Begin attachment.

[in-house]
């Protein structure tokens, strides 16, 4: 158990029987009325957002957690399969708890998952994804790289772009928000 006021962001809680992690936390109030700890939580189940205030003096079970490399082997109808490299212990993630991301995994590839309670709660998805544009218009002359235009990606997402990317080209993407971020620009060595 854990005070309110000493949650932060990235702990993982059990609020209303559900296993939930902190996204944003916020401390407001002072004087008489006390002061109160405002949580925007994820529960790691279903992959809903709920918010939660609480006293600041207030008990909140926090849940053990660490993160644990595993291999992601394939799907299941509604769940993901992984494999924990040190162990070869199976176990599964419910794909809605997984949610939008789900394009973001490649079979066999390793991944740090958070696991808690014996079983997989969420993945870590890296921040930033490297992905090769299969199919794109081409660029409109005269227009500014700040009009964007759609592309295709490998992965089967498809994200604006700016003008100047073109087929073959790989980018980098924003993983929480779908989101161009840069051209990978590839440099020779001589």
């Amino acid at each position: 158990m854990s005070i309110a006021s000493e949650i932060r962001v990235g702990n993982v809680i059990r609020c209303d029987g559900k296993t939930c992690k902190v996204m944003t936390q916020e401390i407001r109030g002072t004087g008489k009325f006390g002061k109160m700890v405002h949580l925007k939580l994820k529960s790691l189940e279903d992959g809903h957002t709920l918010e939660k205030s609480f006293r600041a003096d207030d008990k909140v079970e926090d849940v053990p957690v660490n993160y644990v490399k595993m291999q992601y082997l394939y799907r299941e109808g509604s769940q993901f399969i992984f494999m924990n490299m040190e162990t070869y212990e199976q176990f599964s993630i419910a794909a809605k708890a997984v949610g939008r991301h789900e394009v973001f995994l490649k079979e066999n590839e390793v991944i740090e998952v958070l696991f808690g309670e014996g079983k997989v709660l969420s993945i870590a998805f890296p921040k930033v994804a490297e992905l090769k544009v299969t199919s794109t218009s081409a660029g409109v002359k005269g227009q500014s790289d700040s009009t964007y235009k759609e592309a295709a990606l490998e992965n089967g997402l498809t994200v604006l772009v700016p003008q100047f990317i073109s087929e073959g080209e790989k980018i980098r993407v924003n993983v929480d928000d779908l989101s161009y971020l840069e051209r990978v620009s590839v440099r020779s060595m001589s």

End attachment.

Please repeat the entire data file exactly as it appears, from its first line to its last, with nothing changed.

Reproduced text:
[in-house]
């Protein structure tokens, strides 16, 4: 158990029987009325957002957690399969708890998952994804790289772009928000 006021962001809680992690936390109030700890939580189940205030003096079970490399082997109808490299212990993630991301995994590839309670709660998805544009218009002359235009990606997402990317080209993407971020620009060595 854990005070309110000493949650932060990235702990993982059990609020209303559900296993939930902190996204944003916020401390407001002072004087008489006390002061109160405002949580925007994820529960790691279903992959809903709920918010939660609480006293600041207030008990909140926090849940053990660490993160644990595993291999992601394939799907299941509604769940993901992984494999924990040190162990070869199976176990599964419910794909809605997984949610939008789900394009973001490649079979066999390793991944740090958070696991808690014996079983997989969420993945870590890296921040930033490297992905090769299969199919794109081409660029409109005269227009500014700040009009964007759609592309295709490998992965089967498809994200604006700016003008100047073109087929073959790989980018980098924003993983929480779908989101161009840069051209990978590839440099020779001589």
């Amino acid at each position: 158990m854990s005070i309110a006021s000493e949650i932060r962001v990235g702990n993982v809680i059990r609020c209303d029987g559900k296993t939930c992690k902190v996204m944003t936390q916020e401390i407001r109030g002072t004087g008489k009325f006390g002061k109160m700890v405002h949580l925007k939580l994820k529960s790691l189940e279903d992959g809903h957002t709920l918010e939660k205030s609480f006293r600041a003096d207030d008990k909140v079970e926090d849940v053990p957690v660490n993160y644990v490399k595993m291999q992601y082997l394939y799907r299941e109808g509604s769940q993901f399969i992984f494999m924990n490299m040190e162990t070869y212990e199976q176990f599964s993630i419910a794909a809605k708890a997984v949610g939008r991301h789900e394009v973001f995994l490649k079979e066999n590839e390793v991944i740090e998952v958070l696991f808690g309670e014996g079983k997989v709660l969420s993945i870590a998805f890296p921040k930033v994804a490297e992905l090769k544009v299969t199919s794109t218009s081409a660029g409109v002359k005269g227009q500014s790289d700040s009009t964007y235009k759609e592309a295709a990606l490998e992965n089967g997402l498809t994200v604006l772009v700016p003008q100047f990317i073109s087929e073959g080209e790989k980018i980098r993407v924003n993983v929480d928000d779908l989101s161009y971020l840069e051209r990978v620009s590839v440099r020779s060595m001589s």